When recently asked what was going on with Eddie Alvarez’s contract negotiations with the UFC and Bellator, Dana White responded that ‘things were going to get ugly.’ What exactly that meant, no one was sure. Now news has come out that Bellator matched the UFC’s offer … depending on your technical definition of what matching means. Bellaprez Bjorn Rebney:
“I will tell you point blank, no questions asked, we matched it dollar for dollar, term for term and section for section,” he said. “To avoid any kind of ambiguity, let me make clear, we took the UFC contract, we took it out of the PDF format, we changed the name ‘UFC’ to ‘Bellator’ and we signed it. We didn’t alter a word, we didn’t alter a phrase, we didn’t alter a section, we didn’t alter a dollar figure.”
So what’s the problem? As usual with higher-end fighter contracts, the UFC offer included a significant amount of money via a cut of pay-per-view sales. Bellator’s identical offer did too, but that money probably seems a lot more theoretical considering BELLATOR HAS NEVER HELD A PPV NOR HAS ANY CURRENT PLANS TO DO SO.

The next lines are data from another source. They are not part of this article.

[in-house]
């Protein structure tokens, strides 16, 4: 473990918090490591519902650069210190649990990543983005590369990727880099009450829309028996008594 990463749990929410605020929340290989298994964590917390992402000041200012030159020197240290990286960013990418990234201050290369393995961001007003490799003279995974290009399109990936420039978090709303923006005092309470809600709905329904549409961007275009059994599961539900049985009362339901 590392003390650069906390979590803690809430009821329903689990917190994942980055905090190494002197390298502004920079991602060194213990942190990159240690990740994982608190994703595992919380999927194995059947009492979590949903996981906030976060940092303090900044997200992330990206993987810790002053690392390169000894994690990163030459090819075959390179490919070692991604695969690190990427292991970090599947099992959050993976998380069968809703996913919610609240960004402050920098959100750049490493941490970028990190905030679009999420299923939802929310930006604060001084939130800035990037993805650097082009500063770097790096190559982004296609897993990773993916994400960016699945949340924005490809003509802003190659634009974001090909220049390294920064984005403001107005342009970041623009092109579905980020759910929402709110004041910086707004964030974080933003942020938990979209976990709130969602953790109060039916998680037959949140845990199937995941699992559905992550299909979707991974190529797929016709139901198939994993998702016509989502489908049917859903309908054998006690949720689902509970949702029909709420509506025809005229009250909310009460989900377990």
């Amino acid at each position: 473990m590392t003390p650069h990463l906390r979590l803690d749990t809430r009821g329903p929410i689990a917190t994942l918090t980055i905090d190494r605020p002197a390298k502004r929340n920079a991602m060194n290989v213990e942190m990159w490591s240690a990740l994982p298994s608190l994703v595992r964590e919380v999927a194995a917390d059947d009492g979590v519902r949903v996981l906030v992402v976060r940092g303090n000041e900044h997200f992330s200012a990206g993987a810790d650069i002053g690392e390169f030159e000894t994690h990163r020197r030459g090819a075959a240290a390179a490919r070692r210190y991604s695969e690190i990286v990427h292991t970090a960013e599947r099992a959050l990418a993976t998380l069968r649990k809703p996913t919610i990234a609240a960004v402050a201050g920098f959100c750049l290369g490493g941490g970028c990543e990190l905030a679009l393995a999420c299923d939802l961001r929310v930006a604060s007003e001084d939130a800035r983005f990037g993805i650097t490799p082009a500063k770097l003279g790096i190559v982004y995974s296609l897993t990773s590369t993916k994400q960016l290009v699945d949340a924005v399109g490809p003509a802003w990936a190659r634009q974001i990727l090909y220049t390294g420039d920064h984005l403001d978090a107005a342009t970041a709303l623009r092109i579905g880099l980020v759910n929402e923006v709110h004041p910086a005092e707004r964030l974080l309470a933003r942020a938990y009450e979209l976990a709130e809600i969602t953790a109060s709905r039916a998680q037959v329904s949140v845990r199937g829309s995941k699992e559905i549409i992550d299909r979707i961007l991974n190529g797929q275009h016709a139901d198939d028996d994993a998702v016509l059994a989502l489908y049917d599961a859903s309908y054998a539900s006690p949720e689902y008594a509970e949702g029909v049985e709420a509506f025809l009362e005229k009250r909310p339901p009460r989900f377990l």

It’s a sneaky bit of legal wrangling on Bellator’s part, one that will apparently take a lot of time and a lot of money burnt on the altar of lawyer fees to resolve. While the UFC’s offer clearly makes Eddie Alvarez a lot more money in reality, who knows what language was used in his matching clause. Just because this is a sneaky play that screws Alvarez over doesn’t mean it’s not perfectly legal.
What it isn’t likely to do is endear fan or fighter sentiment towards the company. Bellator is starting to gain a reputation for getting litigious fast and tripping up fighters who have fought for them. People may give them a pass on the Paul Daley situation because the guy is acting like an impetuous asshole, but Alvarez has been nothing but solid for the promotion over the past three and a half years. They may win this battle and force him back into their promotion, but will it be worth the message it sends to other fighters?